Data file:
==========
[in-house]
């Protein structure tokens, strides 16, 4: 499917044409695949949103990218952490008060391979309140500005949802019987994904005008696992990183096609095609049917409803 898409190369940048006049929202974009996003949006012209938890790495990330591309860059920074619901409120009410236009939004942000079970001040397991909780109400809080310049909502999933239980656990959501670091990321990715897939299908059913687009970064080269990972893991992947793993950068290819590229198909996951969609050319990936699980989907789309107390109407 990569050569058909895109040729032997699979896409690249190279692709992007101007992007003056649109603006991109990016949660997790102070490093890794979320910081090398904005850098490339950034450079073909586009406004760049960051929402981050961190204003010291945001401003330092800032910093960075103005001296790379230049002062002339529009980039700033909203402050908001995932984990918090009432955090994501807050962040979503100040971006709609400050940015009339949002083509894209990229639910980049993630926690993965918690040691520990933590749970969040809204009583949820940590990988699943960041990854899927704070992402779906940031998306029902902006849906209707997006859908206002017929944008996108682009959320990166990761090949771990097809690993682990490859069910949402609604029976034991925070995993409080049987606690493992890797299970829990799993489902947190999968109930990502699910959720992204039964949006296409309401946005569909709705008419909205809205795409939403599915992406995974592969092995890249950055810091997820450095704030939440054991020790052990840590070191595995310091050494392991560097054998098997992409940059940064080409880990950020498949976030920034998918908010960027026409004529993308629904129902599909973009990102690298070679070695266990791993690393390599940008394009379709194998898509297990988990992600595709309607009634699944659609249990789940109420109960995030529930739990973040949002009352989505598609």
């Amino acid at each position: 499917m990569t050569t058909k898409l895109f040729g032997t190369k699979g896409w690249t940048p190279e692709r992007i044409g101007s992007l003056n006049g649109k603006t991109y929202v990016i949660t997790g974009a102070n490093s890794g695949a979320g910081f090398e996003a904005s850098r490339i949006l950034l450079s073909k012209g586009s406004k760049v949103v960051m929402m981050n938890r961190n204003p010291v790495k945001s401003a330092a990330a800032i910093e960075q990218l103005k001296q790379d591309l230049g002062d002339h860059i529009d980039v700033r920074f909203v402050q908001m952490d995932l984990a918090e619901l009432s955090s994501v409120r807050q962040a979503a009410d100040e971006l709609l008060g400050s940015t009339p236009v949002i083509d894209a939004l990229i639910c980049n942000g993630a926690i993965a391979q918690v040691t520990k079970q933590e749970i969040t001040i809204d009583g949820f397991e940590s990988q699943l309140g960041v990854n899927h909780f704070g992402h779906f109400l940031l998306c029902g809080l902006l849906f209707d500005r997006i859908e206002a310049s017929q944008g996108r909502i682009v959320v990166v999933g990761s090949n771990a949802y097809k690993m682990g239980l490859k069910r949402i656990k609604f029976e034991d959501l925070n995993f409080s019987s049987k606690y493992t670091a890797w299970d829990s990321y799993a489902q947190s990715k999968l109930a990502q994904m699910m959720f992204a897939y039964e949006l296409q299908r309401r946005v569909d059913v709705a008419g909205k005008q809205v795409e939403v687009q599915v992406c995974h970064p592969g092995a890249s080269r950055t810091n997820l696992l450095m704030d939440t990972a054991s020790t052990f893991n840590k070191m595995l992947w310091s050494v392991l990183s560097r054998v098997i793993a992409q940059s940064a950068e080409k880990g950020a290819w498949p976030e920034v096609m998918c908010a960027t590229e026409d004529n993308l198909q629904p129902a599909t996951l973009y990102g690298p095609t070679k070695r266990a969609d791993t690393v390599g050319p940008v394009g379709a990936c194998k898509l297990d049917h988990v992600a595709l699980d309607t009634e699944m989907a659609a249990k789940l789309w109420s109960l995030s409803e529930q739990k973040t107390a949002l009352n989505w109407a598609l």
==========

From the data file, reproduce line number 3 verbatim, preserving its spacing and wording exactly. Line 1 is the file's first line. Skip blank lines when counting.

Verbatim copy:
């Amino acid at each position: 499917m990569t050569t058909k898409l895109f040729g032997t190369k699979g896409w690249t940048p190279e692709r992007i044409g101007s992007l003056n006049g649109k603006t991109y929202v990016i949660t997790g974009a102070n490093s890794g695949a979320g910081f090398e996003a904005s850098r490339i949006l950034l450079s073909k012209g586009s406004k760049v949103v960051m929402m981050n938890r961190n204003p010291v790495k945001s401003a330092a990330a800032i910093e960075q990218l103005k001296q790379d591309l230049g002062d002339h860059i529009d980039v700033r920074f909203v402050q908001m952490d995932l984990a918090e619901l009432s955090s994501v409120r807050q962040a979503a009410d100040e971006l709609l008060g400050s940015t009339p236009v949002i083509d894209a939004l990229i639910c980049n942000g993630a926690i993965a391979q918690v040691t520990k079970q933590e749970i969040t001040i809204d009583g949820f397991e940590s990988q699943l309140g960041v990854n899927h909780f704070g992402h779906f109400l940031l998306c029902g809080l902006l849906f209707d500005r997006i859908e206002a310049s017929q944008g996108r909502i682009v959320v990166v999933g990761s090949n771990a949802y097809k690993m682990g239980l490859k069910r949402i656990k609604f029976e034991d959501l925070n995993f409080s019987s049987k606690y493992t670091a890797w299970d829990s990321y799993a489902q947190s990715k999968l109930a990502q994904m699910m959720f992204a897939y039964e949006l296409q299908r309401r946005v569909d059913v709705a008419g909205k005008q809205v795409e939403v687009q599915v992406c995974h970064p592969g092995a890249s080269r950055t810091n997820l696992l450095m704030d939440t990972a054991s020790t052990f893991n840590k070191m595995l992947w310091s050494v392991l990183s560097r054998v098997i793993a992409q940059s940064a950068e080409k880990g950020a290819w498949p976030e920034v096609m998918c908010a960027t590229e026409d004529n993308l198909q629904p129902a599909t996951l973009y990102g690298p095609t070679k070695r266990a969609d791993t690393v390599g050319p940008v394009g379709a990936c194998k898509l297990d049917h988990v992600a595709l699980d309607t009634e699944m989907a659609a249990k789940l789309w109420s109960l995030s409803e529930q739990k973040t107390a949002l009352n989505w109407a598609l």